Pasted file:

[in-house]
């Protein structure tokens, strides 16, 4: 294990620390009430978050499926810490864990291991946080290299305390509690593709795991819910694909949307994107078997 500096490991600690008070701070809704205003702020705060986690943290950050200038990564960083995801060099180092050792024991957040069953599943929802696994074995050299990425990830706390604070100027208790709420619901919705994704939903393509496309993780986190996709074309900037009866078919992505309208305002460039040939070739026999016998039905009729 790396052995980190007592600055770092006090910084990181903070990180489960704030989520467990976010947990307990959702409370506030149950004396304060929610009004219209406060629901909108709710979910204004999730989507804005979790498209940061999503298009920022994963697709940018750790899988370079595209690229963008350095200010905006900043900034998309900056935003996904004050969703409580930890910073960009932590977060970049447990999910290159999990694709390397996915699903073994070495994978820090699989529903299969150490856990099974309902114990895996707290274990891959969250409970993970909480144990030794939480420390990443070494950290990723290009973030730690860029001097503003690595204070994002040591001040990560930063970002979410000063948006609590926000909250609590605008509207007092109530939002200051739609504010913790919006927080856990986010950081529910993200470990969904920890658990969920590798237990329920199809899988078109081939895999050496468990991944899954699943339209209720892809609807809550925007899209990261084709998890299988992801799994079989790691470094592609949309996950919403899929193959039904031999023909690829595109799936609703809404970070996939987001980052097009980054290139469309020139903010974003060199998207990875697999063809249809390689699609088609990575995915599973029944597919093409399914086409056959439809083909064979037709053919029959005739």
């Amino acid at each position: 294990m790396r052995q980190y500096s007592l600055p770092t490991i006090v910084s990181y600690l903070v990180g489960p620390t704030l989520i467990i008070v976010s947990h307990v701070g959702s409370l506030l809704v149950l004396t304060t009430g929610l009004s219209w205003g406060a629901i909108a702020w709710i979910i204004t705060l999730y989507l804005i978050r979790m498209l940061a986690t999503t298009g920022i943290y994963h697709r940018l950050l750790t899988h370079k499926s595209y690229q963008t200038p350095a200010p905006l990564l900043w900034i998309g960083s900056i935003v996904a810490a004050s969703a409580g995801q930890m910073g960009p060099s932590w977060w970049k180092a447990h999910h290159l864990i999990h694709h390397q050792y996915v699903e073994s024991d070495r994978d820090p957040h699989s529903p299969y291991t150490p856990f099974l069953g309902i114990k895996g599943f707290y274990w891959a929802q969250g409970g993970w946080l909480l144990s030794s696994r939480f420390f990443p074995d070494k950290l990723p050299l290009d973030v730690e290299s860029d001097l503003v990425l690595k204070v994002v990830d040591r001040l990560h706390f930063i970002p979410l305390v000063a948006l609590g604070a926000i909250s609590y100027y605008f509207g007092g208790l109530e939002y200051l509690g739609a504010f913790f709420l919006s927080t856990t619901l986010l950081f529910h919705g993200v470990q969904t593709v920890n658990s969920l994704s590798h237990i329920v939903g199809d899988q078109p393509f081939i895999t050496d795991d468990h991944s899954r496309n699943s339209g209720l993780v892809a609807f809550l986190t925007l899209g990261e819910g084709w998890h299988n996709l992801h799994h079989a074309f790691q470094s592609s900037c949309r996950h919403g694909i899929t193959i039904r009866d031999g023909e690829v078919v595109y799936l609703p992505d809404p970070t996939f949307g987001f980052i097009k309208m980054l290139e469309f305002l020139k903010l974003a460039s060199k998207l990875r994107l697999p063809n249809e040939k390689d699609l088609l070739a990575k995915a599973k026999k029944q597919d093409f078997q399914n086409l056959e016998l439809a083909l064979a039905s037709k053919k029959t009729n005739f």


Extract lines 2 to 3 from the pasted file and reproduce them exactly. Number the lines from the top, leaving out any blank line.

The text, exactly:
């Protein structure tokens, strides 16, 4: 294990620390009430978050499926810490864990291991946080290299305390509690593709795991819910694909949307994107078997 500096490991600690008070701070809704205003702020705060986690943290950050200038990564960083995801060099180092050792024991957040069953599943929802696994074995050299990425990830706390604070100027208790709420619901919705994704939903393509496309993780986190996709074309900037009866078919992505309208305002460039040939070739026999016998039905009729 790396052995980190007592600055770092006090910084990181903070990180489960704030989520467990976010947990307990959702409370506030149950004396304060929610009004219209406060629901909108709710979910204004999730989507804005979790498209940061999503298009920022994963697709940018750790899988370079595209690229963008350095200010905006900043900034998309900056935003996904004050969703409580930890910073960009932590977060970049447990999910290159999990694709390397996915699903073994070495994978820090699989529903299969150490856990099974309902114990895996707290274990891959969250409970993970909480144990030794939480420390990443070494950290990723290009973030730690860029001097503003690595204070994002040591001040990560930063970002979410000063948006609590926000909250609590605008509207007092109530939002200051739609504010913790919006927080856990986010950081529910993200470990969904920890658990969920590798237990329920199809899988078109081939895999050496468990991944899954699943339209209720892809609807809550925007899209990261084709998890299988992801799994079989790691470094592609949309996950919403899929193959039904031999023909690829595109799936609703809404970070996939987001980052097009980054290139469309020139903010974003060199998207990875697999063809249809390689699609088609990575995915599973029944597919093409399914086409056959439809083909064979037709053919029959005739």
């Amino acid at each position: 294990m790396r052995q980190y500096s007592l600055p770092t490991i006090v910084s990181y600690l903070v990180g489960p620390t704030l989520i467990i008070v976010s947990h307990v701070g959702s409370l506030l809704v149950l004396t304060t009430g929610l009004s219209w205003g406060a629901i909108a702020w709710i979910i204004t705060l999730y989507l804005i978050r979790m498209l940061a986690t999503t298009g920022i943290y994963h697709r940018l950050l750790t899988h370079k499926s595209y690229q963008t200038p350095a200010p905006l990564l900043w900034i998309g960083s900056i935003v996904a810490a004050s969703a409580g995801q930890m910073g960009p060099s932590w977060w970049k180092a447990h999910h290159l864990i999990h694709h390397q050792y996915v699903e073994s024991d070495r994978d820090p957040h699989s529903p299969y291991t150490p856990f099974l069953g309902i114990k895996g599943f707290y274990w891959a929802q969250g409970g993970w946080l909480l144990s030794s696994r939480f420390f990443p074995d070494k950290l990723p050299l290009d973030v730690e290299s860029d001097l503003v990425l690595k204070v994002v990830d040591r001040l990560h706390f930063i970002p979410l305390v000063a948006l609590g604070a926000i909250s609590y100027y605008f509207g007092g208790l109530e939002y200051l509690g739609a504010f913790f709420l919006s927080t856990t619901l986010l950081f529910h919705g993200v470990q969904t593709v920890n658990s969920l994704s590798h237990i329920v939903g199809d899988q078109p393509f081939i895999t050496d795991d468990h991944s899954r496309n699943s339209g209720l993780v892809a609807f809550l986190t925007l899209g990261e819910g084709w998890h299988n996709l992801h799994h079989a074309f790691q470094s592609s900037c949309r996950h919403g694909i899929t193959i039904r009866d031999g023909e690829v078919v595109y799936l609703p992505d809404p970070t996939f949307g987001f980052i097009k309208m980054l290139e469309f305002l020139k903010l974003a460039s060199k998207l990875r994107l697999p063809n249809e040939k390689d699609l088609l070739a990575k995915a599973k026999k029944q597919d093409f078997q399914n086409l056959e016998l439809a083909l064979a039905s037709k053919k029959t009729n005739f």